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Peru’s presidential election hardened into a two-horse race on Sunday with Keiko Fujimori, daughter of the disgraced former president, looking likely to face a run-off with Pedro Pablo Kuczynski, a former World Bank economist.
Even after a campaign that thrust the dark autocratic past of Alberto Fujimori back into the spotlight, early results suggested that his daughter had beaten Mr Kuczynski — although not by the outright majority needed to avoid a second round of voting on June 5.
With about 40 per cent of votes counted, conservative candidate Ms Fujimori was leading with 39.2 per cent, while Mr Kuczynski, a former mining minister for one of the world’s mineral powerhouses, had 24.2 per cent. Quick counts by polling firms also put Ms Fujimori on some 39 per cent, and the latter on 21 per cent.
“I have a commitment of honour with my country,” Ms Fujimori said. “The future of Peru is already marching on.”
Leftist Verónika Mendoza, who had gained ground, seems poised to lose her ticket in the runoff after taking 16.6 per cent of the votes counted so far.
Whoever takes the reins as Peru’s next president will have to wrestle with simmering mining conflicts, straighten a discredited political system and ensure Latin America’s fastest-growing major economy remains on track amid a commodities downturn.
Although Ms Fujimori’s Fuerza Popular party appears set to secure the largest representation in congress, this presidential election has been established “in terms of the anti-Fujimori voting against Fujimori”, according to Luis Benavente, a political analyst with the Lima-based consultancy Vox Populi. She may therefore face stiff opposition in the second round, particularly as those who despise her father’s divisive rule will likely rally behind her rival.
Ms Fujimori, a 40-year-old Columbia-trained lawmaker, was Peru’s first lady as a teenager and lost the presidency to President Ollanta Humala in 2011. She has since tamed her rightwing views, pledging not to repeat the autocratic ways of her father, who closed Peru’s congress in 1992 and was later jailed for corruption and human rights violations.
Despite this, many Peruvians still praise Ms Fujimori’s father for straightening the country’s once-ravaged economy.
To spur economic growth, which has slowed since 2014 amid lower mineral prices and declining Chinese demand, Ms Fujimori has promised to tap Peru’s rainy day fund to boost infrastructure and public works. She also said she would establish norms to allow communities around mining projects to have some shareholding options.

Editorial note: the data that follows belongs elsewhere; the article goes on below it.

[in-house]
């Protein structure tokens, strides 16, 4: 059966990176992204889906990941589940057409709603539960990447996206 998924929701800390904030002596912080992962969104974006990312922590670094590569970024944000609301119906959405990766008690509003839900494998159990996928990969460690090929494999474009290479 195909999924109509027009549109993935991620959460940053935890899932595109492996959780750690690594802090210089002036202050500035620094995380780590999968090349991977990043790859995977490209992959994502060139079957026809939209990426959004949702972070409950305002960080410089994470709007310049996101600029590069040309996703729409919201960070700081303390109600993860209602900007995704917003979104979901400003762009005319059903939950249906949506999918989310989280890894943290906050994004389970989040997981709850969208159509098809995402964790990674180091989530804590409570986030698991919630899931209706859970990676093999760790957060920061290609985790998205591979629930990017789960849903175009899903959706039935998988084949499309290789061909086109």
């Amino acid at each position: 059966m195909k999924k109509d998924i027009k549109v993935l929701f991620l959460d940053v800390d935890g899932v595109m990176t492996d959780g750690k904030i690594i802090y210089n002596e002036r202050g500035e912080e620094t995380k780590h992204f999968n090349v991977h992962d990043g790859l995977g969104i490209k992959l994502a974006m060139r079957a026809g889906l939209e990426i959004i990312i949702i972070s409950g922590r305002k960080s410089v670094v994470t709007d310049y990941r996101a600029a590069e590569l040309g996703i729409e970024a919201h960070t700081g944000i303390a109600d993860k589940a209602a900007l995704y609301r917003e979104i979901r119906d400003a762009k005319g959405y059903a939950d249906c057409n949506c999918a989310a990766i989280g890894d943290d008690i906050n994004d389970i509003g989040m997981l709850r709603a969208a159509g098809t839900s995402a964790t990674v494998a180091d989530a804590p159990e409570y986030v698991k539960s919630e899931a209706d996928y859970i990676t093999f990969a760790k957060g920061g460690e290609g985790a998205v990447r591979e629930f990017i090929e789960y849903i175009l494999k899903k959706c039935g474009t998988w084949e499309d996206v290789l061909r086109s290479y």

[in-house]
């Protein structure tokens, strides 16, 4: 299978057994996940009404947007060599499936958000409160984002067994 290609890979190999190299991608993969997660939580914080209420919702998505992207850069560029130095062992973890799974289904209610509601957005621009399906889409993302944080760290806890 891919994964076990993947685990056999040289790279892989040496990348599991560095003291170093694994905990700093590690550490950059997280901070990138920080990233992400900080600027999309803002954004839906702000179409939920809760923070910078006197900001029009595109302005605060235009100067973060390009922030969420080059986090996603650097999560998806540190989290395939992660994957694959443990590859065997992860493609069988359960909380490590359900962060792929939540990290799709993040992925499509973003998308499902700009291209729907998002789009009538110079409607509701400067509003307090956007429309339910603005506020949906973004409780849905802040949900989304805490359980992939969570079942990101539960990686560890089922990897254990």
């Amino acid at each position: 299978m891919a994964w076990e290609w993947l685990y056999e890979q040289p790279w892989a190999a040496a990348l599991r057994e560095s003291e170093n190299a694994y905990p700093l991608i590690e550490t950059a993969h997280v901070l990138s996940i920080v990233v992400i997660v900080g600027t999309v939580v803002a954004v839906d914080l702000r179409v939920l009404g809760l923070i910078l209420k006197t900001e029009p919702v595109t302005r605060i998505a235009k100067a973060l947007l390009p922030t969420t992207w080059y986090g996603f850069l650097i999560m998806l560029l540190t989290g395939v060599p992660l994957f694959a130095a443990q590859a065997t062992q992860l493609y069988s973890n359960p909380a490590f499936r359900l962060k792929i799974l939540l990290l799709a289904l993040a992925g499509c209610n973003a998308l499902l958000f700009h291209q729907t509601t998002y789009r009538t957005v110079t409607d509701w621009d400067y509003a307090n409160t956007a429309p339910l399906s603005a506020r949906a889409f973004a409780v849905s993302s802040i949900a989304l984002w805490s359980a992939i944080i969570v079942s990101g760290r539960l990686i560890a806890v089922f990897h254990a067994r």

Meanwhile, Mr Kuczynski, a 77-year-old Oxford-educated former prime minister, has vowed to trim sales taxes and cut red tape to streamline investments. He has said he aims to entice mining investors, and lift economic growth from last year’s 3.3 per cent to 5 per cent.
“We are the centre,” he told the Financial Times. “What means being at the centre? Very simple: great economic growth to finance social investments.”
For Alejandro Córdoba, a voter who works as a security guard in Lima, Mr Kuczynski “is a man with many years of experience who is not going to improvise. He wants to spur the country’s economy, and has the knowledge and willingness to do so. Keiko is a Fujimori, so she is dangerous for Peru’s democracy.”
Security is a concern for Peruvians, as on the eve of the vote seven people were killed in an ambush by suspected remnants of the Maoist Shining Path insurgency — now allegedly involved in drug-trafficking. Ms Fujimori is seen as the toughest candidate, partly because many applaud her father for crushing the rebels.
“Keiko is the one who will combat insecurity and narcoterrorists,” says Diomedes Dionisio, a 45-year-old teacher from Chincha. “She will regain her father’s leadership, who placated the terrorist barbarism. Thanks to him we are where we are today. She grew into a seasoned politician, so will also do great.”
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